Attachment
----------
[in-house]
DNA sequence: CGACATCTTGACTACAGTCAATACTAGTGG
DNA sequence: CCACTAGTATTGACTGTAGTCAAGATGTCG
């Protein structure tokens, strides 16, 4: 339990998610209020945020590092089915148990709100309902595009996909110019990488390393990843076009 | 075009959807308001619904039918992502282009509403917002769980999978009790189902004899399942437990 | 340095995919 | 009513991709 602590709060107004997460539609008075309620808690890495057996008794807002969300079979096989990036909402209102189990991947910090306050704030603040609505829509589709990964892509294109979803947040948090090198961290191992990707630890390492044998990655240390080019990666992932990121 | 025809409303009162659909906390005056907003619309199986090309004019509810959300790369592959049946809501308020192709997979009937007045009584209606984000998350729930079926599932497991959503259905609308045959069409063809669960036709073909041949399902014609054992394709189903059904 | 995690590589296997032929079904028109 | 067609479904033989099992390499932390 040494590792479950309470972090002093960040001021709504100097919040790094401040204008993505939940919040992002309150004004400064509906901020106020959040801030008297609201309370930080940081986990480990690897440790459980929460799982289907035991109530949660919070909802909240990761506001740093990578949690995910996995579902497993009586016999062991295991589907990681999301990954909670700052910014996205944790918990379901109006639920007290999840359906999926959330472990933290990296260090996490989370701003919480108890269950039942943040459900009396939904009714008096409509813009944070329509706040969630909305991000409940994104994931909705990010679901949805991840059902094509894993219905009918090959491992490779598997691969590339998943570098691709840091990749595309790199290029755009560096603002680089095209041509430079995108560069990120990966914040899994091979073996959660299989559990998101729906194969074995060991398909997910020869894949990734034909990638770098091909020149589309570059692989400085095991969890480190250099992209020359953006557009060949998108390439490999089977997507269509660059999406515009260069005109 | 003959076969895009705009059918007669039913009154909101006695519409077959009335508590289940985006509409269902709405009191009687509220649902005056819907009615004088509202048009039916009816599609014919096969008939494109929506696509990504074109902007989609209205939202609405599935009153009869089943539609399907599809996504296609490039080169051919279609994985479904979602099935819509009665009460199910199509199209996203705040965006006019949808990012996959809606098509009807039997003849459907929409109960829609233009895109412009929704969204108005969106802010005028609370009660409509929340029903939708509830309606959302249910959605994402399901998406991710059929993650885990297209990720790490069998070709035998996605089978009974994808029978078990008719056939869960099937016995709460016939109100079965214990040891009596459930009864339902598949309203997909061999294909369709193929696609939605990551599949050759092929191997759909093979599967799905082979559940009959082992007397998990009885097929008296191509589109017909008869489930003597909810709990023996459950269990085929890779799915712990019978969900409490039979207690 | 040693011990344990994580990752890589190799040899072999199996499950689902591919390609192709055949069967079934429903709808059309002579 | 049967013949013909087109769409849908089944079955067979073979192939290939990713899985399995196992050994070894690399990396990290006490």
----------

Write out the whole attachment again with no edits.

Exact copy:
[in-house]
DNA sequence: CGACATCTTGACTACAGTCAATACTAGTGG
DNA sequence: CCACTAGTATTGACTGTAGTCAAGATGTCG
């Protein structure tokens, strides 16, 4: 339990998610209020945020590092089915148990709100309902595009996909110019990488390393990843076009 | 075009959807308001619904039918992502282009509403917002769980999978009790189902004899399942437990 | 340095995919 | 009513991709 602590709060107004997460539609008075309620808690890495057996008794807002969300079979096989990036909402209102189990991947910090306050704030603040609505829509589709990964892509294109979803947040948090090198961290191992990707630890390492044998990655240390080019990666992932990121 | 025809409303009162659909906390005056907003619309199986090309004019509810959300790369592959049946809501308020192709997979009937007045009584209606984000998350729930079926599932497991959503259905609308045959069409063809669960036709073909041949399902014609054992394709189903059904 | 995690590589296997032929079904028109 | 067609479904033989099992390499932390 040494590792479950309470972090002093960040001021709504100097919040790094401040204008993505939940919040992002309150004004400064509906901020106020959040801030008297609201309370930080940081986990480990690897440790459980929460799982289907035991109530949660919070909802909240990761506001740093990578949690995910996995579902497993009586016999062991295991589907990681999301990954909670700052910014996205944790918990379901109006639920007290999840359906999926959330472990933290990296260090996490989370701003919480108890269950039942943040459900009396939904009714008096409509813009944070329509706040969630909305991000409940994104994931909705990010679901949805991840059902094509894993219905009918090959491992490779598997691969590339998943570098691709840091990749595309790199290029755009560096603002680089095209041509430079995108560069990120990966914040899994091979073996959660299989559990998101729906194969074995060991398909997910020869894949990734034909990638770098091909020149589309570059692989400085095991969890480190250099992209020359953006557009060949998108390439490999089977997507269509660059999406515009260069005109 | 003959076969895009705009059918007669039913009154909101006695519409077959009335508590289940985006509409269902709405009191009687509220649902005056819907009615004088509202048009039916009816599609014919096969008939494109929506696509990504074109902007989609209205939202609405599935009153009869089943539609399907599809996504296609490039080169051919279609994985479904979602099935819509009665009460199910199509199209996203705040965006006019949808990012996959809606098509009807039997003849459907929409109960829609233009895109412009929704969204108005969106802010005028609370009660409509929340029903939708509830309606959302249910959605994402399901998406991710059929993650885990297209990720790490069998070709035998996605089978009974994808029978078990008719056939869960099937016995709460016939109100079965214990040891009596459930009864339902598949309203997909061999294909369709193929696609939605990551599949050759092929191997759909093979599967799905082979559940009959082992007397998990009885097929008296191509589109017909008869489930003597909810709990023996459950269990085929890779799915712990019978969900409490039979207690 | 040693011990344990994580990752890589190799040899072999199996499950689902591919390609192709055949069967079934429903709808059309002579 | 049967013949013909087109769409849908089944079955067979073979192939290939990713899985399995196992050994070894690399990396990290006490």